World News

Napoleon’s Hat, Dropped at Waterloo, Is Picked Up at Auction for $400,000

Posted June 18, 2018 11:43 p.m. EDT
Updated June 18, 2018 11:47 p.m. EDT

PARIS — A hat attributed to Napoleon Bonaparte and said to have been dropped on the battlefield at Waterloo 203 years ago was bought on Monday for more than $400,000. It was another sign, if one were needed, that the French emperor continues to fascinate collectors and curators across the globe.

The hat — one of Napoleon’s iconic black felt bicorns — was sold at an auction in the central French city of Lyon for 350,000 euros ($407,000), including fees, far beyond the presale estimate of 30,000 to 40,000 euros. The buyer was a private collector from Europe whose identity was not made public.

The hat is one of about 120 two-cornered military dress hats that Napoleon was said to have worn during his rule between 1799 and 1815, as first consul and then emperor, minus a period of exile on the Mediterranean island of Elba.

Historians have identified only 19 remaining hats, most of them now in museums. At an auction in 2014, the South Korean founder and chairman of the Harim food conglomerate bought one for more than $2 million — about five times the asking price.

That hat, which came from a collection belonging to Monaco’s royal family, was in much better shape than the one sold on Monday, which is faded, torn and cracked in some places, said Étienne de Baecque, an auctioneer at De Baecque and Associates, which organized the Lyon sale.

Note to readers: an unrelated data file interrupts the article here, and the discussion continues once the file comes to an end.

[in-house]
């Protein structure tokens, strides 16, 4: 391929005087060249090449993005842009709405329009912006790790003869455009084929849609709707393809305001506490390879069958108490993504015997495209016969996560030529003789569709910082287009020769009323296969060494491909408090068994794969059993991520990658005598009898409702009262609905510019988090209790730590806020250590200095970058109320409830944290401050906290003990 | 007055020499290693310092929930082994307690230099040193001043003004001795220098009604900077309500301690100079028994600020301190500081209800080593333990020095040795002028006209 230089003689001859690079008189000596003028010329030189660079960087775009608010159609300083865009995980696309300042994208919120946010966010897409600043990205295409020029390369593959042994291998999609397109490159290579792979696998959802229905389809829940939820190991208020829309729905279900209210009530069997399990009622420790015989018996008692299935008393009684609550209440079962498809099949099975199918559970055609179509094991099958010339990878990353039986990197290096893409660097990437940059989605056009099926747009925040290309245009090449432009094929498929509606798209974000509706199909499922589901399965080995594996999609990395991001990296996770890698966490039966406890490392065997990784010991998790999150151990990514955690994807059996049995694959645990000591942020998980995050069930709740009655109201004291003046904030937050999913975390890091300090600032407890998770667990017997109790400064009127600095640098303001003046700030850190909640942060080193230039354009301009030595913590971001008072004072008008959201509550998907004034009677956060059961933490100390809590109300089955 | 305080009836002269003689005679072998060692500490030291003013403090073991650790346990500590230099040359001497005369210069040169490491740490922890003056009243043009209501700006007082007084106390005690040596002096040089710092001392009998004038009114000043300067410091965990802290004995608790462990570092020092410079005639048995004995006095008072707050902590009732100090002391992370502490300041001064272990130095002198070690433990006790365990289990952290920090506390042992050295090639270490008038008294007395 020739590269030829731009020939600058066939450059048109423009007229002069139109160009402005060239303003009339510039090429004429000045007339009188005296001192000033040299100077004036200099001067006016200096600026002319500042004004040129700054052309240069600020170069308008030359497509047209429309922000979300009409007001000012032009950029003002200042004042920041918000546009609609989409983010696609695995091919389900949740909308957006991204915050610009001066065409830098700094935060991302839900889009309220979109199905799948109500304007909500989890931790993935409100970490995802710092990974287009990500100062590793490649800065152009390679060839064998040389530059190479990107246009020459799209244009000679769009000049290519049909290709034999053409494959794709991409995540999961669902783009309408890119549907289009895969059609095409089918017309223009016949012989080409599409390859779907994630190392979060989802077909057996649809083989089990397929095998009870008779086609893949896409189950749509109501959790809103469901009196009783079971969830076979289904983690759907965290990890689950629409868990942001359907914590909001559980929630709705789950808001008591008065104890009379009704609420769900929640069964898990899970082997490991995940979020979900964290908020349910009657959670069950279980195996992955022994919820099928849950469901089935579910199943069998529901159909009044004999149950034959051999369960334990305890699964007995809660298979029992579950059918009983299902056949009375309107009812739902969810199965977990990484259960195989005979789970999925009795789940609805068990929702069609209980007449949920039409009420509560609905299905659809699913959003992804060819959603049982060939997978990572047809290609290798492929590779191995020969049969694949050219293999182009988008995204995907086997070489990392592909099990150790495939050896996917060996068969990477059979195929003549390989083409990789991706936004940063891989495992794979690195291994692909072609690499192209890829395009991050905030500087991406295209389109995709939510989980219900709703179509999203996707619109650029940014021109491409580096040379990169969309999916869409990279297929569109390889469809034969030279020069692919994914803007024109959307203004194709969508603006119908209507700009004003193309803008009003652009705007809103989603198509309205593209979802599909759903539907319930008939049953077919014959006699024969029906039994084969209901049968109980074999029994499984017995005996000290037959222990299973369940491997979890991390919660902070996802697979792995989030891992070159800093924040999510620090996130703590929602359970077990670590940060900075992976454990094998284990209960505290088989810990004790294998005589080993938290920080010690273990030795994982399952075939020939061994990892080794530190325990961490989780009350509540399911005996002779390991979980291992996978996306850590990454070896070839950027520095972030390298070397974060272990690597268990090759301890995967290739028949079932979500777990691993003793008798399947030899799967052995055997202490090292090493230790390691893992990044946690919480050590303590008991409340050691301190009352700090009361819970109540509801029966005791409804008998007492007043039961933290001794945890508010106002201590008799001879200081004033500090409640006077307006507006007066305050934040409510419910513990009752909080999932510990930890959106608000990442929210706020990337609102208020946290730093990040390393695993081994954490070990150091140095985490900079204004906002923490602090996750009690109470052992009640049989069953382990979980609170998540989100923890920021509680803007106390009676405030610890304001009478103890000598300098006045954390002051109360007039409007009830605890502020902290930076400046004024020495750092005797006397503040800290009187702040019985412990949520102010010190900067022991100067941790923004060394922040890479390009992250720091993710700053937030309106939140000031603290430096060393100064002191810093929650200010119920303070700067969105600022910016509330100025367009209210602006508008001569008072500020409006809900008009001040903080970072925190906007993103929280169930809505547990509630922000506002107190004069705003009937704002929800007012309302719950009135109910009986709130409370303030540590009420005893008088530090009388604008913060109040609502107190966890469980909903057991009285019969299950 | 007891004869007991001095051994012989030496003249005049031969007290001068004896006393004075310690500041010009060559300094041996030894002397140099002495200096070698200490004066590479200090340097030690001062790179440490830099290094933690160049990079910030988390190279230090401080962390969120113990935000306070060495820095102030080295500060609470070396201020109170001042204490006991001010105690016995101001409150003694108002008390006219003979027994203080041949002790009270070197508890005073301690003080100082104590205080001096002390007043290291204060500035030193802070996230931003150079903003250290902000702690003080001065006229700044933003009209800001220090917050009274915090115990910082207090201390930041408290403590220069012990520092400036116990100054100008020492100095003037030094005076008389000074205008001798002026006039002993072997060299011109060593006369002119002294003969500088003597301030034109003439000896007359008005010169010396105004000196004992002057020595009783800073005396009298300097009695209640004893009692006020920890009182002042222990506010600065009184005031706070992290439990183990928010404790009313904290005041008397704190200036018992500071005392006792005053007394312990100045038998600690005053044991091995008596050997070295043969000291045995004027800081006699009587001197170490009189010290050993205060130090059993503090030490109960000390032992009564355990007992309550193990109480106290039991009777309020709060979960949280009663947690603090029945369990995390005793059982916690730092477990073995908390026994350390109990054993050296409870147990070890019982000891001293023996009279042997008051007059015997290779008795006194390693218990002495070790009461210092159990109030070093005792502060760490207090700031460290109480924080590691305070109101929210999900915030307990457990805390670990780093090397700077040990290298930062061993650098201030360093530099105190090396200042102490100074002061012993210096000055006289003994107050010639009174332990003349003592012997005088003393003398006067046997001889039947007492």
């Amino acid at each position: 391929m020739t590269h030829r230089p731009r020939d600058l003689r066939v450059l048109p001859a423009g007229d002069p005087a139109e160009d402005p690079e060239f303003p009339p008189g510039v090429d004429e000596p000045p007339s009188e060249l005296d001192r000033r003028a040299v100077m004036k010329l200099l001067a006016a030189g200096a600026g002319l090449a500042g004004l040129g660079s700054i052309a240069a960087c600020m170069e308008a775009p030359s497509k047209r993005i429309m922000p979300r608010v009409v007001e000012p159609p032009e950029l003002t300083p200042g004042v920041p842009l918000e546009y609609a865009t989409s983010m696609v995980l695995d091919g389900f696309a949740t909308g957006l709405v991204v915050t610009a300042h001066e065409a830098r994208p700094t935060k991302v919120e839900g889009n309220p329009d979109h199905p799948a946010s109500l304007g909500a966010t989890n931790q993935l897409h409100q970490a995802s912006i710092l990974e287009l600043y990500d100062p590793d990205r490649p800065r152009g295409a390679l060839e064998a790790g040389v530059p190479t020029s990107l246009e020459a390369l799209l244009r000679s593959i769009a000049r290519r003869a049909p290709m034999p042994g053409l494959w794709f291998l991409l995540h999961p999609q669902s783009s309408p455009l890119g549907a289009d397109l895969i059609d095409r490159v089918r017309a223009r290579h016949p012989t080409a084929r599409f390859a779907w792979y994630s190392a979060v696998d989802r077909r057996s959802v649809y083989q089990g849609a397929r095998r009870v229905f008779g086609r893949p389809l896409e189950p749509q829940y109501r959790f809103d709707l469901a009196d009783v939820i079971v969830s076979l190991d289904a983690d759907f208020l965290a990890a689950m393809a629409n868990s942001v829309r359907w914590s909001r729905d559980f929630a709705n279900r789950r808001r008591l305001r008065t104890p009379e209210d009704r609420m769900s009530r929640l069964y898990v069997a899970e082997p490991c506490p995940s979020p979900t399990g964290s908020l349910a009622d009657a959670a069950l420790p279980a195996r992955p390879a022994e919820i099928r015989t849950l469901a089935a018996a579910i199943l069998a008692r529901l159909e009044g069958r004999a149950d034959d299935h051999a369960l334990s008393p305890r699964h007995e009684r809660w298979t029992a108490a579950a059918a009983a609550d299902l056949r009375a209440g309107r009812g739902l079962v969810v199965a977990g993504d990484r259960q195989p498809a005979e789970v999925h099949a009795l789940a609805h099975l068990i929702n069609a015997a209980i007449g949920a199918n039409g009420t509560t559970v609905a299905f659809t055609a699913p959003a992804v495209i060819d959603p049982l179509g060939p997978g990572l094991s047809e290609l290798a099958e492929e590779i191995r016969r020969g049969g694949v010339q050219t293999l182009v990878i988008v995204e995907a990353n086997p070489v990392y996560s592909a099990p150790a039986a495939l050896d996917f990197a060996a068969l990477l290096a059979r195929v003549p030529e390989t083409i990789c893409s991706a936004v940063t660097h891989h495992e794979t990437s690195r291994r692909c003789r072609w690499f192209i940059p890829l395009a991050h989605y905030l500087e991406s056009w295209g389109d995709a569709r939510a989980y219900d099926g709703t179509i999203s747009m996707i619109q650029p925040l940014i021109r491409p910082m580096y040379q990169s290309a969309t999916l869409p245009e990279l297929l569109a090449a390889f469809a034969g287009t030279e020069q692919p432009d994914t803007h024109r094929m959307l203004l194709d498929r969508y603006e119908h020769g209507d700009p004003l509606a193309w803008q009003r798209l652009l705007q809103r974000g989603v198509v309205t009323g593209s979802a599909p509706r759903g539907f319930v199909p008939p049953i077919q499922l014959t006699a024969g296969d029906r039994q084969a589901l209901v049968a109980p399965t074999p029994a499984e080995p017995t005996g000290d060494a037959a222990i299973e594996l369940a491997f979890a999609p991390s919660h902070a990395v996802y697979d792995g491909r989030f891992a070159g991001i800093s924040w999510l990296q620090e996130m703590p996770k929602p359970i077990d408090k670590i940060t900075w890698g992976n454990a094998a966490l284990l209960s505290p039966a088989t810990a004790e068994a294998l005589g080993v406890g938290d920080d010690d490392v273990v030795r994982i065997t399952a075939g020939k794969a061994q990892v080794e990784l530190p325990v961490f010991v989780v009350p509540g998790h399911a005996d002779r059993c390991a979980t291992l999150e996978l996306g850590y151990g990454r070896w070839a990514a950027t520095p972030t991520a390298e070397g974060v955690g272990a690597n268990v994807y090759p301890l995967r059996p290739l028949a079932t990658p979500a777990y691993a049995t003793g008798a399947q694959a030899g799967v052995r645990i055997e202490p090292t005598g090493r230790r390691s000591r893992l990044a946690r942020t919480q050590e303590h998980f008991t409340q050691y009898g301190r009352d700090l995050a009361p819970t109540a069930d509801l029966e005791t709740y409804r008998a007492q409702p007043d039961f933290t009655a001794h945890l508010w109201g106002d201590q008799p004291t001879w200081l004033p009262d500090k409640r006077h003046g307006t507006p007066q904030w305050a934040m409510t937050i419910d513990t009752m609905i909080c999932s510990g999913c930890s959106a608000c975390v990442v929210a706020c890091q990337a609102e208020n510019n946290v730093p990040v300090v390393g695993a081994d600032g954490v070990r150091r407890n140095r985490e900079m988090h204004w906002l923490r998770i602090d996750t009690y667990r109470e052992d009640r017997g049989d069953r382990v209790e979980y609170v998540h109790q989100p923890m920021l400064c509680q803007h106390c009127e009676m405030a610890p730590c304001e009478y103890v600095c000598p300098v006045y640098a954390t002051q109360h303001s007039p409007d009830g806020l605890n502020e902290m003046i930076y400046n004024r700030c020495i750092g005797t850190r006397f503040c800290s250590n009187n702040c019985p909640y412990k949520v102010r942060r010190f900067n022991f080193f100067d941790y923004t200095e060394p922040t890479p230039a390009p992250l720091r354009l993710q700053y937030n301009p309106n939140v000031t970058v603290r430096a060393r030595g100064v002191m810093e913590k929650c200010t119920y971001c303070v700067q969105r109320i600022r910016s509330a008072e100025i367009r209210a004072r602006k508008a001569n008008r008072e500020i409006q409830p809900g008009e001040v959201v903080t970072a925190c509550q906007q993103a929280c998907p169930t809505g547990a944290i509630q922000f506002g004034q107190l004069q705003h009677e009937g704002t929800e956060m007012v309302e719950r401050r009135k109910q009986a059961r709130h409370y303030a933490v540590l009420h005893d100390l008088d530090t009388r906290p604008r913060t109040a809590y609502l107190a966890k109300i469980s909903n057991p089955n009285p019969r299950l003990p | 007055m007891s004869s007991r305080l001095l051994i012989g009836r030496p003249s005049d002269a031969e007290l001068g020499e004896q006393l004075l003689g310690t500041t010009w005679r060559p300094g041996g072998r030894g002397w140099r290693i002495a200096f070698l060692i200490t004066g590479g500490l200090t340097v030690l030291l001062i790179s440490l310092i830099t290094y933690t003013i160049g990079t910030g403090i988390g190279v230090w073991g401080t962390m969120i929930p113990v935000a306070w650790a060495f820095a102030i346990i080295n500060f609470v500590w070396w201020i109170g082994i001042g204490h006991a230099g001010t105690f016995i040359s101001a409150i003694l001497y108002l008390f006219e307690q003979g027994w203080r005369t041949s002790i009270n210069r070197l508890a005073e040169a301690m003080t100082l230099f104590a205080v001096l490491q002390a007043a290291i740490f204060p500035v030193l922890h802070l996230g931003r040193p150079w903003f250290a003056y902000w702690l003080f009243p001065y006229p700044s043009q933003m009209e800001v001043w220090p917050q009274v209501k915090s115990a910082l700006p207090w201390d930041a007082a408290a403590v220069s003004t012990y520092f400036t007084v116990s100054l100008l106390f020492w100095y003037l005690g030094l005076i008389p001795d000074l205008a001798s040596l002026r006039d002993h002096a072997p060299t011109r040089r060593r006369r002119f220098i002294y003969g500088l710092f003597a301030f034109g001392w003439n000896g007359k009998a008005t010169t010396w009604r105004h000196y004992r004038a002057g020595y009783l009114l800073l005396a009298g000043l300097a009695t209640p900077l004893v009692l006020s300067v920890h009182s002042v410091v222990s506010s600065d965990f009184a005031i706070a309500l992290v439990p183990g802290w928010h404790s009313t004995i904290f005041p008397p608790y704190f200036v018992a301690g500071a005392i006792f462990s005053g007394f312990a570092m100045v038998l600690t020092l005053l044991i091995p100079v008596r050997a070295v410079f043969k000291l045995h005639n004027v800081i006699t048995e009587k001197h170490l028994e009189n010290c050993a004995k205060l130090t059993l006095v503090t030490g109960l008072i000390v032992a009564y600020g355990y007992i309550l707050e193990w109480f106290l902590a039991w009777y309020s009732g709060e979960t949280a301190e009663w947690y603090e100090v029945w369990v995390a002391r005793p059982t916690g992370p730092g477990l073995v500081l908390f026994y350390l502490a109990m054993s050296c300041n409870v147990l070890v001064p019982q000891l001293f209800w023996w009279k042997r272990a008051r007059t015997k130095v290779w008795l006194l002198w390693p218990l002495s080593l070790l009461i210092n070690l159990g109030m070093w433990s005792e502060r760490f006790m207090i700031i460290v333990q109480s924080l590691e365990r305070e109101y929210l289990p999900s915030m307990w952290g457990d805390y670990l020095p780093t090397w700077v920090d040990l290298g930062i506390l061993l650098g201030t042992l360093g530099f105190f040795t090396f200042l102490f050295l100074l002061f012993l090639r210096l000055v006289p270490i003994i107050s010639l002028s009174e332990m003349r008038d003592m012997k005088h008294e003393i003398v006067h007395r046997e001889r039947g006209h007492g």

But even damaged goods attract deep-pocketed buyers when associated with Napoleon.

“There is a lot of interest,” de Baecque said in a telephone interview, adding that Napoleon’s meteoric rise to power and military conquests still captivate people. “He is one of those rare figures who are known in the whole world and who fascinate almost everybody on the planet."

In November, a single gold leaf taken from the laurel crown Napoleon wore at his coronation fetched over $725,000 at an auction in Paris.

Nicolas Dugoujon, an expert in military and historical memorabilia who presented the hat at the auction, said in a telephone interview that it was difficult to predict the pricing of rare historical objects but that anything tied to Napoleon and his First French Empire was highly popular.

“I’ve sold imperial guard sabers to people in Puerto Rico, in New York,” he said. “At the sale there were young people in their 20s who came to ask me if they could touch the hat, who were moved.”

Although it is difficult to establish the provenance of such historical artifacts with absolute certainty, de Baecque said that the history of the hat sold Monday had been well-documented and that there were strong guarantees it had once belonged to Napoleon.

The hat is said to have been picked up as a war trophy by a Dutch dragoon captain after the Battle of Waterloo, where a coalition of European armies defeated the French on June 18, 1815. Records show it then switched hands multiple times, and it was even showcased at a 1897 world’s fair in Brussels.

The hat itself also bears clues. It is Napoleon’s size and has several modifications that the emperor was known to request, such as the removal of a band of sheepskin lining and reinforcements that make it easier to grab.

“It’s a very simple hat, not at all a ceremonial one, it was meant to be worn in everyday life,” de Baecque said.

He pointed out that the auction house had scheduled the sale on the 203rd anniversary of the battle of Waterloo and joked that a high selling price was a form of revenge for France.

“Selling it at a very expensive price to an Englishman would be perfect,” he quipped.